Passing Phrase -

Shvor Regel

Literally: Break a leg
Idiomatically: Good luck

One of the strange Hebrew phrases that probably came from English. Words sharing the root of "Shvor" ש,ב,ר, 'shin-bet reish' meaning to break, can be found readily in the Bible and in many Jewish sources. The first showing up in Genesis (19:9) when the people of Sodom wanted to break ("Lishbor") down the doors of Lot, who committed the terrible crime of hosting guests in his home.

The real question is, where did this weird phrase come from? There are many theories: Most say it came from the theater – some believe that people used to throw coins to the actors, so the phrase refers to breaking your leg trying to get coins after a successful play. Others link it to the bows taken at the end of the play. Others link it to Sarah Bernhart who broke her leg on stage in 1915. But the strangest one I read was that it is a corruption from the Yiddish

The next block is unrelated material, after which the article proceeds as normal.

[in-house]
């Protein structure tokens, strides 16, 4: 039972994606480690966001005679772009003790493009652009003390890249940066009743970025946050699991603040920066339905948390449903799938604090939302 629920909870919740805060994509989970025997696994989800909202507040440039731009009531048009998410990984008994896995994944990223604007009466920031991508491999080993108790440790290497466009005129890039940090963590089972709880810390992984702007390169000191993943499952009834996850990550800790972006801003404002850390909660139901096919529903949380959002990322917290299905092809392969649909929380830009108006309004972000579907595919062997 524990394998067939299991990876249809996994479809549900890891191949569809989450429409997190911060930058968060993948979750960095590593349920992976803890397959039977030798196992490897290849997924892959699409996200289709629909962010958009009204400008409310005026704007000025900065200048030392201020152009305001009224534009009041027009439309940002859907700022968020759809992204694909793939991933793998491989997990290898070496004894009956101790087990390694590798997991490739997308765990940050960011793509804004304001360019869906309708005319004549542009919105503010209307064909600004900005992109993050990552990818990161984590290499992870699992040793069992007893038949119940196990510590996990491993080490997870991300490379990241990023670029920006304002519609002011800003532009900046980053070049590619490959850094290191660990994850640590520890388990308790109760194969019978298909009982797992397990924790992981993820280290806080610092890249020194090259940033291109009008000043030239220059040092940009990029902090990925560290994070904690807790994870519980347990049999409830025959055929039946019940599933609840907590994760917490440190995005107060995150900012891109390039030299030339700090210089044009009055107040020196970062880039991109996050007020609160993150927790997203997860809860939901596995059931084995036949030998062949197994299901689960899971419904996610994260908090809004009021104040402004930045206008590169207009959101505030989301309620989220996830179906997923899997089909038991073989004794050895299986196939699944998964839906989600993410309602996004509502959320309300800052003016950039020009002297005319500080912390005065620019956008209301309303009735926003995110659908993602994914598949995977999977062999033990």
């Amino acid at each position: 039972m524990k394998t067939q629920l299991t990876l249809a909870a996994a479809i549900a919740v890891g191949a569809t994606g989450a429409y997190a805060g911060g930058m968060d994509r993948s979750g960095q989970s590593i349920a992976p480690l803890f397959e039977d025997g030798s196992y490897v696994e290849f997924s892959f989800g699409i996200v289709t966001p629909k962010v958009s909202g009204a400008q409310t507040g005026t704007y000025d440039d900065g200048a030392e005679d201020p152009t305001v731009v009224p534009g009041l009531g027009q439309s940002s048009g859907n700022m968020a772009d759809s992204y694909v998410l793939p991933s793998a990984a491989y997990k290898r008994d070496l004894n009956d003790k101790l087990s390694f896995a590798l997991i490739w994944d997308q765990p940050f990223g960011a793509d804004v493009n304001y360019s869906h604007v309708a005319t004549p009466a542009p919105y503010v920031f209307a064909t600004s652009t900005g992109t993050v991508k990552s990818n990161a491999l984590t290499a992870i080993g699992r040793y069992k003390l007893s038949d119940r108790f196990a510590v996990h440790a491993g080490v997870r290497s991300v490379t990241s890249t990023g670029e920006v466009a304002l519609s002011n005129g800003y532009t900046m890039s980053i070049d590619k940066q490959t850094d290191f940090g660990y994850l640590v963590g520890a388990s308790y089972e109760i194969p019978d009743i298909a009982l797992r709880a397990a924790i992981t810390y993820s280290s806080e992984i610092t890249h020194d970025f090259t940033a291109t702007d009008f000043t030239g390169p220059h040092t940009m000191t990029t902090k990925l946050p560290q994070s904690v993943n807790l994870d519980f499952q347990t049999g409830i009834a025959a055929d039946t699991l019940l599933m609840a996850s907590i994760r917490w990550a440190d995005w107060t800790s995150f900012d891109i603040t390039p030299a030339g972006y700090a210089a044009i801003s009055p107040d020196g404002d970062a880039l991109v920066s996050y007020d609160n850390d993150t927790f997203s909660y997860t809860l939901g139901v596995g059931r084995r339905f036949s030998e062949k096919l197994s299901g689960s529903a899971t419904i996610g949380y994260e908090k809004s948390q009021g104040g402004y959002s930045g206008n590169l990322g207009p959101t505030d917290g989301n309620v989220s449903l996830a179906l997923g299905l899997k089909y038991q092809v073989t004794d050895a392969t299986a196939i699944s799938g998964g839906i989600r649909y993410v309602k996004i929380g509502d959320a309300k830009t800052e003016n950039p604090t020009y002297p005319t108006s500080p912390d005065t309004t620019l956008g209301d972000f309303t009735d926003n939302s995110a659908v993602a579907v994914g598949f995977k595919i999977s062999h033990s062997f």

" הצלחה און ברכה " "Hatzlucha un brucha" ("success and blessing")

which was corrupted to "Hans un beinbruch" in German which means breaking your neck and legs.

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